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  • Hi Matt,

    I couldn't agree with you more. I've already started to look into some PLM software like ARAS for project management and CAD management. For the next CEB Press version I'd like to try and implement this type of approach to it even if we don't have a server with PM software on it. We can kind of approximate the normal design approach with a wiki, just a bit more work and messy.

    We're already started to amass a group of engineers and CAD designers with different specialties over in the CAD Team page ( who can be asked for input on design as it progresses. Additionally we have replicators who have built these things who can also provide valuable input.

    I'd like to experiment with different methodologies and tools for organizing the design process. I agree with your design approach principles but the trick is to figure out a coherent, simple, free way of organizing all the data (CAD/reference documents/specs/etc) so it doesn't get bogged down. 

    I'll probably be attempting to make a standard wiki template for design methodology to use in the interim but am certainly open to other methods. 

    Controlling who can and can't contribute has it's pros and cons and I'm a bit torn right now. I think ensuring anyone can contribute is important, but vetting out the designs based on technical knowledge and design understanding is critical as well.
  • There are a few examples of this idea, like DARPA's AVM / iFAB and Local Motors

    Interestingly I'm having a hard time finding specifications on how much of the project is open vs. closed source and how much of the decision making is done by professionals as opposed to collaborators. It sounds like DARPA at least is basing the design decisions on a pre-defined entirely objective equation. That solution, however, presupposes software powerful enough to analyze the design based on an equation. I doubt they're going to make their META tools open source. Maybe they'll make their cyber/electro/mechanical description language open source.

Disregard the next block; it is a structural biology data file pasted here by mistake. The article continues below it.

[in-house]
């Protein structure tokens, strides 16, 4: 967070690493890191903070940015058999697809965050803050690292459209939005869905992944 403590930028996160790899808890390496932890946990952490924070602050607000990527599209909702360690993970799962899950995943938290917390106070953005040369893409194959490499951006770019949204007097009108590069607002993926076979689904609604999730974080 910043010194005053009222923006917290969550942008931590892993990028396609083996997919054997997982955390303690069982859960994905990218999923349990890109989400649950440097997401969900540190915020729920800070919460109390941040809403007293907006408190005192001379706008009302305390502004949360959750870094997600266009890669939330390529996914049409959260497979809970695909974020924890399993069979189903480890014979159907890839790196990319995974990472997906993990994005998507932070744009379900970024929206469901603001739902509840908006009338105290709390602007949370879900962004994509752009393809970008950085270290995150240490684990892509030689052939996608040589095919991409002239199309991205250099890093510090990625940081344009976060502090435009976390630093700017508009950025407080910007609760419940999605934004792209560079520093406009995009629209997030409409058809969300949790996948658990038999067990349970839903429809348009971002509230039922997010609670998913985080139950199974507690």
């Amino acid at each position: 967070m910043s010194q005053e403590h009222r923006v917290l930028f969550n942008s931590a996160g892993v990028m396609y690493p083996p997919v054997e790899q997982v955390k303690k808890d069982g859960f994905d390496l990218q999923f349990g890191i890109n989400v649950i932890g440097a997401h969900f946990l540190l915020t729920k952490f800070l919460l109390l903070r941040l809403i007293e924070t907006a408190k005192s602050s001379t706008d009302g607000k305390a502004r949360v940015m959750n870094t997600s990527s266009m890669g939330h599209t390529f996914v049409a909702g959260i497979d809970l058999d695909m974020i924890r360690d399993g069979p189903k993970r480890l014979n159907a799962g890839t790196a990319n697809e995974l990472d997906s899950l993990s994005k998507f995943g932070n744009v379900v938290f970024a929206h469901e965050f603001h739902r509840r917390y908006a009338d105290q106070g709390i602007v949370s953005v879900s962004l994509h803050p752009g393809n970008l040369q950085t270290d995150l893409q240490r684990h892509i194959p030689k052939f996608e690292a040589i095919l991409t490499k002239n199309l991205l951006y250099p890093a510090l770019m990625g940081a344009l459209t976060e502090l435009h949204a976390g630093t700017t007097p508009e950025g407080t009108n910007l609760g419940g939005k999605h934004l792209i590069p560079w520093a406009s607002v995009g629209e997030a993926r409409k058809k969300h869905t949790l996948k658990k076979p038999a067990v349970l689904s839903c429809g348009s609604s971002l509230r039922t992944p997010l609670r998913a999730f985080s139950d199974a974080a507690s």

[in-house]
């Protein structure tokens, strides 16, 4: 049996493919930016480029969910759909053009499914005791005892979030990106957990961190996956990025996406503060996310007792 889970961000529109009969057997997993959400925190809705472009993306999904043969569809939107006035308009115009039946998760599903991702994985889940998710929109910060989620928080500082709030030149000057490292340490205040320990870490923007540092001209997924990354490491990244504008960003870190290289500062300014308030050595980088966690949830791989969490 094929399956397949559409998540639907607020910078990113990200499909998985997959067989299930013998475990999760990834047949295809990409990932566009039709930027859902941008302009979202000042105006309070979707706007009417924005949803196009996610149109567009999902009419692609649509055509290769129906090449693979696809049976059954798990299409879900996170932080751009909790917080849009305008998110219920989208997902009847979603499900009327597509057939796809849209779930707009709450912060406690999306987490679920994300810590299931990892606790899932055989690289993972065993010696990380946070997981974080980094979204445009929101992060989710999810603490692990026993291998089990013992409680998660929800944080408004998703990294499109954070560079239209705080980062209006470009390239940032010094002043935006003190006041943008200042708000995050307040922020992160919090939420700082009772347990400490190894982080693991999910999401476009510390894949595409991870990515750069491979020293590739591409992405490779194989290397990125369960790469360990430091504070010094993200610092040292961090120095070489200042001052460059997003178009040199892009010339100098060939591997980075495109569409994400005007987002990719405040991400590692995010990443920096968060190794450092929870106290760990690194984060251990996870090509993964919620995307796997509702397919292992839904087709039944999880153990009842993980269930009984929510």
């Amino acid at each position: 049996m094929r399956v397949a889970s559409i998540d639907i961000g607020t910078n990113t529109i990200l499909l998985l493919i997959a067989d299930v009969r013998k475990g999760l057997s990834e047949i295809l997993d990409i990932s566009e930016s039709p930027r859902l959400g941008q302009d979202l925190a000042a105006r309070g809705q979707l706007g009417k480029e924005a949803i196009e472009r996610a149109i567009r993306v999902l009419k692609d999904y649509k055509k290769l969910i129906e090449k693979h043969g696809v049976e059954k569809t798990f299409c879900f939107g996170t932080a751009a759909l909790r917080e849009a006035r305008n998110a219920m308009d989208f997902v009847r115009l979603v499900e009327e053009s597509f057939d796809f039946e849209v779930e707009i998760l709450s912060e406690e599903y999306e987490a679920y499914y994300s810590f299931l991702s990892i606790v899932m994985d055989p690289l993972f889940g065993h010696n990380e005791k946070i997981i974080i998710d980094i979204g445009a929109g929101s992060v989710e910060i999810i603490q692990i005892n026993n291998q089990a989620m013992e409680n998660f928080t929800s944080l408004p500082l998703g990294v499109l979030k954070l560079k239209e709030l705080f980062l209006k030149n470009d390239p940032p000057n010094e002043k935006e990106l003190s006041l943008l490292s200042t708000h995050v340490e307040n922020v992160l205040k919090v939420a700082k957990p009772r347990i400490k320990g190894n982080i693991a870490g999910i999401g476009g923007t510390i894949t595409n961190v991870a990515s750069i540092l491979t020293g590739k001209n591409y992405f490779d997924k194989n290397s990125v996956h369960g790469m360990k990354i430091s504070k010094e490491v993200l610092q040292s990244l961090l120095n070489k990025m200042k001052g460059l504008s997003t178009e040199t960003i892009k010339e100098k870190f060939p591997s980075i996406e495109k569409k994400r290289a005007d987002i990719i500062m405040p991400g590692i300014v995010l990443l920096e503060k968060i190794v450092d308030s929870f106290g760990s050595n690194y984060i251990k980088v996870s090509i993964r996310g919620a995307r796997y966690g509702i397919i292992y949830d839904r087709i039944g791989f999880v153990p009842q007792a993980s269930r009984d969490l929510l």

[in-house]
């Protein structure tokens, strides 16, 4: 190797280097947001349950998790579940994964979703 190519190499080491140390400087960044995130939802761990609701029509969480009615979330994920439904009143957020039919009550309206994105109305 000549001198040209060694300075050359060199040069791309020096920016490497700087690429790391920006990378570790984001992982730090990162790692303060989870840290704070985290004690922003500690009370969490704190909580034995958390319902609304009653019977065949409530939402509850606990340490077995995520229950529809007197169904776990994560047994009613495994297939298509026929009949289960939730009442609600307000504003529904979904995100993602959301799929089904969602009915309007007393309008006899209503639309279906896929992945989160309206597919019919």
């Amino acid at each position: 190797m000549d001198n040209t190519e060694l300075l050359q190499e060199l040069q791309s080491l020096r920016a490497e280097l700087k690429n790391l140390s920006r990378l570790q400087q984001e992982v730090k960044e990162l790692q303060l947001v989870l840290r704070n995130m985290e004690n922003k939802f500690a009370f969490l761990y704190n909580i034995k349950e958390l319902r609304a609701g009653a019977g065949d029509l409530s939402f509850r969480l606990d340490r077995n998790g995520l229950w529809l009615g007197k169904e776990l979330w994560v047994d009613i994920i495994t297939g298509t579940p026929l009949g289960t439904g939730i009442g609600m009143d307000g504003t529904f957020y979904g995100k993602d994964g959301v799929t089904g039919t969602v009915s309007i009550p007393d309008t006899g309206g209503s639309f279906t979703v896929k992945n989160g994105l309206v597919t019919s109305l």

I agree with the coherent, simple, free criteria. Although i think we'd need to be willing to compromise somewhat on the "simple" part. It seems like there should be reasonably obvious boundaries between the components of the toolchain. For example, only a few people are going to be at all competent at modeling the designs in CAD, so it makes sense to not require that program to be easy for anyone to understand/use. The same applies to the project management activities. On the other hand, gathering reference documents, and distributing reference documents, and building finished documents, and performing the actual tasks, should all be low-barrier-to-entry.

    For example:

    • Document management program: wiki; anyone can browse it, anyone can edit it, anyone can pull information off of it.
    • This program would be used for gathering suggestions and reference documents from anyone who wants to contribute them.
    • It would also be used for communication between all collaborators.
    • It would also be used for compiling the finished documents.
    • It would also be used for representing the project to the outside world.

    CAD program: (suggestions?); ideally this would be collaborative, anyone would be free to browse but permission to edit would be moderated.
    • This program would be used for creating and managing the 3D prototypes.
    • Hopefully this program would be able to perform at least rudimentary analysis.
    • It would also be used to generate the diagrams and blueprints and illustrations

    system engineering program: maybe project-open(?); this would be used exclusively by the full-time project managers
    • This program would be used for keeping a diverse array of full and part timers on task
    • It would also be used for projecting future needs and capabilities
    • It would also be used for generating complete project templates that anyone could use to start from scratch


  • Vote Up0Vote Down
    October 2012
    I was thinking about similar issues. I posted on CollabCAD, which has a distributed CAD component interfaced with ERP/MRP software. It isn't as ambitious as what you're proposing, but it has some of the elements you are proposing. Unfortunately, it is not open source software though it is based on open source tools.